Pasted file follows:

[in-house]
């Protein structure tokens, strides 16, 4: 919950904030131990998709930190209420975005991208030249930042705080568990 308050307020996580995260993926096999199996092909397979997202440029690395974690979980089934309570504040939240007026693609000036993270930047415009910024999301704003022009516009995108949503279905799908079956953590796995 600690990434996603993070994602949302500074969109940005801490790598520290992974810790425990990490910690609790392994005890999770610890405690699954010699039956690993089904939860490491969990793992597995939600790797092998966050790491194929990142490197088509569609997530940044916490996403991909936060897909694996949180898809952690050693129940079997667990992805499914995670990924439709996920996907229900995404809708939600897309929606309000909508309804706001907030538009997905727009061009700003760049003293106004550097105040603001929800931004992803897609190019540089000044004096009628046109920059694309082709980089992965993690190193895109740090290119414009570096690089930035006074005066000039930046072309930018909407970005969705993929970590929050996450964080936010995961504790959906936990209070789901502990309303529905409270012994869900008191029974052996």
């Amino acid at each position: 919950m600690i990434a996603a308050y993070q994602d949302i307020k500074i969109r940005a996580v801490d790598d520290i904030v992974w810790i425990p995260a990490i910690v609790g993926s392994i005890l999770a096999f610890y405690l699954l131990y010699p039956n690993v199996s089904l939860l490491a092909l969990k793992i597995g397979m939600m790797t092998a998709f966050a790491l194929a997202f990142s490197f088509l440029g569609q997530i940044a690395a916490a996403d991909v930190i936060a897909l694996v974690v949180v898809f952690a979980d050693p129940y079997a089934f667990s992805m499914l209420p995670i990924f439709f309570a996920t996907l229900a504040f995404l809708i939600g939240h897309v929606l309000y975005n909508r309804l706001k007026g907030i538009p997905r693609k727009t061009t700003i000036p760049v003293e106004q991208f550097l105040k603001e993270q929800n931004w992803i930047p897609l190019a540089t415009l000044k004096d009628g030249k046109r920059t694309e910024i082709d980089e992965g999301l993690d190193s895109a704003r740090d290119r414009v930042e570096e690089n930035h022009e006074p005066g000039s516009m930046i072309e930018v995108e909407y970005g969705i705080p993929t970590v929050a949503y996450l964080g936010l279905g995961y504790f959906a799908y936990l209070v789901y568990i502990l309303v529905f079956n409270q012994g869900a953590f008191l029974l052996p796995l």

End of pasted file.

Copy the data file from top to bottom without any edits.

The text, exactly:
[in-house]
């Protein structure tokens, strides 16, 4: 919950904030131990998709930190209420975005991208030249930042705080568990 308050307020996580995260993926096999199996092909397979997202440029690395974690979980089934309570504040939240007026693609000036993270930047415009910024999301704003022009516009995108949503279905799908079956953590796995 600690990434996603993070994602949302500074969109940005801490790598520290992974810790425990990490910690609790392994005890999770610890405690699954010699039956690993089904939860490491969990793992597995939600790797092998966050790491194929990142490197088509569609997530940044916490996403991909936060897909694996949180898809952690050693129940079997667990992805499914995670990924439709996920996907229900995404809708939600897309929606309000909508309804706001907030538009997905727009061009700003760049003293106004550097105040603001929800931004992803897609190019540089000044004096009628046109920059694309082709980089992965993690190193895109740090290119414009570096690089930035006074005066000039930046072309930018909407970005969705993929970590929050996450964080936010995961504790959906936990209070789901502990309303529905409270012994869900008191029974052996």
């Amino acid at each position: 919950m600690i990434a996603a308050y993070q994602d949302i307020k500074i969109r940005a996580v801490d790598d520290i904030v992974w810790i425990p995260a990490i910690v609790g993926s392994i005890l999770a096999f610890y405690l699954l131990y010699p039956n690993v199996s089904l939860l490491a092909l969990k793992i597995g397979m939600m790797t092998a998709f966050a790491l194929a997202f990142s490197f088509l440029g569609q997530i940044a690395a916490a996403d991909v930190i936060a897909l694996v974690v949180v898809f952690a979980d050693p129940y079997a089934f667990s992805m499914l209420p995670i990924f439709f309570a996920t996907l229900a504040f995404l809708i939600g939240h897309v929606l309000y975005n909508r309804l706001k007026g907030i538009p997905r693609k727009t061009t700003i000036p760049v003293e106004q991208f550097l105040k603001e993270q929800n931004w992803i930047p897609l190019a540089t415009l000044k004096d009628g030249k046109r920059t694309e910024i082709d980089e992965g999301l993690d190193s895109a704003r740090d290119r414009v930042e570096e690089n930035h022009e006074p005066g000039s516009m930046i072309e930018v995108e909407y970005g969705i705080p993929t970590v929050a949503y996450l964080g936010l279905g995961y504790f959906a799908y936990l209070v789901y568990i502990l309303v529905f079956n409270q012994g869900a953590f008191l029974l052996p796995l």